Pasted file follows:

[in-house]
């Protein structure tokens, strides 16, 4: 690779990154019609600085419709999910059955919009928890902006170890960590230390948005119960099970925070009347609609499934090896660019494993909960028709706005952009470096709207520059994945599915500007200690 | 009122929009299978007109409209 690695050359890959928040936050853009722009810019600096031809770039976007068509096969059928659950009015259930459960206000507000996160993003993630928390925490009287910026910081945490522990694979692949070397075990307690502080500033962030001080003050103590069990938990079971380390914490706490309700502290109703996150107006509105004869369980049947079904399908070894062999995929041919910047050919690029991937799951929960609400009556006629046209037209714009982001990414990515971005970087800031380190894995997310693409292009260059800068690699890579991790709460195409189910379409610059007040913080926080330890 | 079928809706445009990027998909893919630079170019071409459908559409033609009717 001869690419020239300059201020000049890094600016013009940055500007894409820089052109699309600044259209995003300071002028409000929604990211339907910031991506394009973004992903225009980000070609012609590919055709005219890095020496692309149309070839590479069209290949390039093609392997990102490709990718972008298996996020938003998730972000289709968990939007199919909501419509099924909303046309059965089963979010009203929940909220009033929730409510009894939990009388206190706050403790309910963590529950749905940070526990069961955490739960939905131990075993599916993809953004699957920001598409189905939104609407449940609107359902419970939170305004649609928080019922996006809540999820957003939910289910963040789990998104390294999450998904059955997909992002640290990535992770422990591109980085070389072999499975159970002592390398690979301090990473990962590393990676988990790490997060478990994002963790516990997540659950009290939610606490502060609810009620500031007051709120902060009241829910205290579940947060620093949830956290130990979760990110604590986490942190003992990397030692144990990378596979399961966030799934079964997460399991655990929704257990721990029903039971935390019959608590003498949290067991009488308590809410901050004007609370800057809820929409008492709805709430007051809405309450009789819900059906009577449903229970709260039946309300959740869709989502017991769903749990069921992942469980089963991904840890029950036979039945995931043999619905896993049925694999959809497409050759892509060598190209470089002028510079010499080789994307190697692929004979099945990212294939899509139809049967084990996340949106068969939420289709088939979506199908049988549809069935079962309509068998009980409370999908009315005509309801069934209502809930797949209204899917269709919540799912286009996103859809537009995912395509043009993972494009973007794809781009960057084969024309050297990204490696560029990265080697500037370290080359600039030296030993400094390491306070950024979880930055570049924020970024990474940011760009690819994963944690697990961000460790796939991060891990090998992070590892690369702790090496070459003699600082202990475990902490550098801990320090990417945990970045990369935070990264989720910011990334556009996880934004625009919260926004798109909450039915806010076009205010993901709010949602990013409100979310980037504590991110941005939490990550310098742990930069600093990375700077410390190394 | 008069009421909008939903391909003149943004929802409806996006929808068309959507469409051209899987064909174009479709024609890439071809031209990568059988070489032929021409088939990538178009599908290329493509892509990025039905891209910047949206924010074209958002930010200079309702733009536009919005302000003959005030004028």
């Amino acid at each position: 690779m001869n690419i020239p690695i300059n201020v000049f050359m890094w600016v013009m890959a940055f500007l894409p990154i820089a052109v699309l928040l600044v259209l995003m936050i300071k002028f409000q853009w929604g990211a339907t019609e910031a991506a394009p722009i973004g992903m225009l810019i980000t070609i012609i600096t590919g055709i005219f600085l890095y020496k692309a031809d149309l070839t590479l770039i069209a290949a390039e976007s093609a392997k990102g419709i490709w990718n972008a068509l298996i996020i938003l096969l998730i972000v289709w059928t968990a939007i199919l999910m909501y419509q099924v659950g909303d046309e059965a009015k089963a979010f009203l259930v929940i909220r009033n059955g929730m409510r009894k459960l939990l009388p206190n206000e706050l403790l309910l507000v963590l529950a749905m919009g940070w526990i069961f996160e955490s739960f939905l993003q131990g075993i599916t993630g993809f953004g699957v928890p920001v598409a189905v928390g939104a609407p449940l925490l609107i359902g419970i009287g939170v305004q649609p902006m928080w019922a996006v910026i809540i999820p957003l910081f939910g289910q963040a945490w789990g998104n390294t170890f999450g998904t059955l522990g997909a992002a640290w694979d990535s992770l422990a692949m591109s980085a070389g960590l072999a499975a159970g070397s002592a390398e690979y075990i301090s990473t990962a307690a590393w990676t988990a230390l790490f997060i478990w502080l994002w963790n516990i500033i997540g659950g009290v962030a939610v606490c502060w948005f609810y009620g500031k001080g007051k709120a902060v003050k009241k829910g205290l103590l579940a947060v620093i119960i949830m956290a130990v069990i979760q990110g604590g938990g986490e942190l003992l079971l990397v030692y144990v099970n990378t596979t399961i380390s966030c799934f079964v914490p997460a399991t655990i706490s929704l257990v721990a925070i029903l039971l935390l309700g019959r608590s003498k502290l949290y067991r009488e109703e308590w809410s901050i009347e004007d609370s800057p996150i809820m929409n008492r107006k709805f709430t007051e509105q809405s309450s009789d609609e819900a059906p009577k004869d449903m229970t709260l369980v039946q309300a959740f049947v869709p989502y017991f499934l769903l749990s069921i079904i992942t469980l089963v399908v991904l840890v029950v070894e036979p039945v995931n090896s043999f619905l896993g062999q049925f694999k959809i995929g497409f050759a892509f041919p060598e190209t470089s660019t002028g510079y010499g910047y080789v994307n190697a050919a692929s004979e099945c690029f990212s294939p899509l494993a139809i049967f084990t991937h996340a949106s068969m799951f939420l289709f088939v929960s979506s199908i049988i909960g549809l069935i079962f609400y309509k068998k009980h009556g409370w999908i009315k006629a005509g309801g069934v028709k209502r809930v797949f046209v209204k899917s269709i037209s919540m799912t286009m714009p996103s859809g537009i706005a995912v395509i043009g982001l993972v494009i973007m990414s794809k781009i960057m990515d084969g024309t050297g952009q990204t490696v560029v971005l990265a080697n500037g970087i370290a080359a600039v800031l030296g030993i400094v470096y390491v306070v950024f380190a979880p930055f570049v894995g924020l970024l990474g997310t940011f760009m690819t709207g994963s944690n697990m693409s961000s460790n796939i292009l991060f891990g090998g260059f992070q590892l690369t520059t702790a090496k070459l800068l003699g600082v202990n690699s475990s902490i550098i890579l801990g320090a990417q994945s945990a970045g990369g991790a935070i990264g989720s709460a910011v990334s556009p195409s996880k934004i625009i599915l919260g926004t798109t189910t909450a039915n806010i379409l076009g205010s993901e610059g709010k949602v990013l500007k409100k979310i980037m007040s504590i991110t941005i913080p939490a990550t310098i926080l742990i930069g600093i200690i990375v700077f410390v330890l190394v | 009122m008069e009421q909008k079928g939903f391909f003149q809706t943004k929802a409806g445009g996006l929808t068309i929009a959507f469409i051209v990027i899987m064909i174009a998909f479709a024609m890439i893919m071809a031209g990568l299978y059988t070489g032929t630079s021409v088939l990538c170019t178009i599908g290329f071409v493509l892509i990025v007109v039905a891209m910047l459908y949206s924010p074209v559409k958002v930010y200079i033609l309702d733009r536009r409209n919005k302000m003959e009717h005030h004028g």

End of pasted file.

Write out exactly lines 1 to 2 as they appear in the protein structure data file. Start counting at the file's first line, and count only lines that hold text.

[in-house]
């Protein structure tokens, strides 16, 4: 690779990154019609600085419709999910059955919009928890902006170890960590230390948005119960099970925070009347609609499934090896660019494993909960028709706005952009470096709207520059994945599915500007200690 | 009122929009299978007109409209 690695050359890959928040936050853009722009810019600096031809770039976007068509096969059928659950009015259930459960206000507000996160993003993630928390925490009287910026910081945490522990694979692949070397075990307690502080500033962030001080003050103590069990938990079971380390914490706490309700502290109703996150107006509105004869369980049947079904399908070894062999995929041919910047050919690029991937799951929960609400009556006629046209037209714009982001990414990515971005970087800031380190894995997310693409292009260059800068690699890579991790709460195409189910379409610059007040913080926080330890 | 079928809706445009990027998909893919630079170019071409459908559409033609009717 001869690419020239300059201020000049890094600016013009940055500007894409820089052109699309600044259209995003300071002028409000929604990211339907910031991506394009973004992903225009980000070609012609590919055709005219890095020496692309149309070839590479069209290949390039093609392997990102490709990718972008298996996020938003998730972000289709968990939007199919909501419509099924909303046309059965089963979010009203929940909220009033929730409510009894939990009388206190706050403790309910963590529950749905940070526990069961955490739960939905131990075993599916993809953004699957920001598409189905939104609407449940609107359902419970939170305004649609928080019922996006809540999820957003939910289910963040789990998104390294999450998904059955997909992002640290990535992770422990591109980085070389072999499975159970002592390398690979301090990473990962590393990676988990790490997060478990994002963790516990997540659950009290939610606490502060609810009620500031007051709120902060009241829910205290579940947060620093949830956290130990979760990110604590986490942190003992990397030692144990990378596979399961966030799934079964997460399991655990929704257990721990029903039971935390019959608590003498949290067991009488308590809410901050004007609370800057809820929409008492709805709430007051809405309450009789819900059906009577449903229970709260039946309300959740869709989502017991769903749990069921992942469980089963991904840890029950036979039945995931043999619905896993049925694999959809497409050759892509060598190209470089002028510079010499080789994307190697692929004979099945990212294939899509139809049967084990996340949106068969939420289709088939979506199908049988549809069935079962309509068998009980409370999908009315005509309801069934209502809930797949209204899917269709919540799912286009996103859809537009995912395509043009993972494009973007794809781009960057084969024309050297990204490696560029990265080697500037370290080359600039030296030993400094390491306070950024979880930055570049924020970024990474940011760009690819994963944690697990961000460790796939991060891990090998992070590892690369702790090496070459003699600082202990475990902490550098801990320090990417945990970045990369935070990264989720910011990334556009996880934004625009919260926004798109909450039915806010076009205010993901709010949602990013409100979310980037504590991110941005939490990550310098742990930069600093990375700077410390190394 | 008069009421909008939903391909003149943004929802409806996006929808068309959507469409051209899987064909174009479709024609890439071809031209990568059988070489032929021409088939990538178009599908290329493509892509990025039905891209910047949206924010074209958002930010200079309702733009536009919005302000003959005030004028």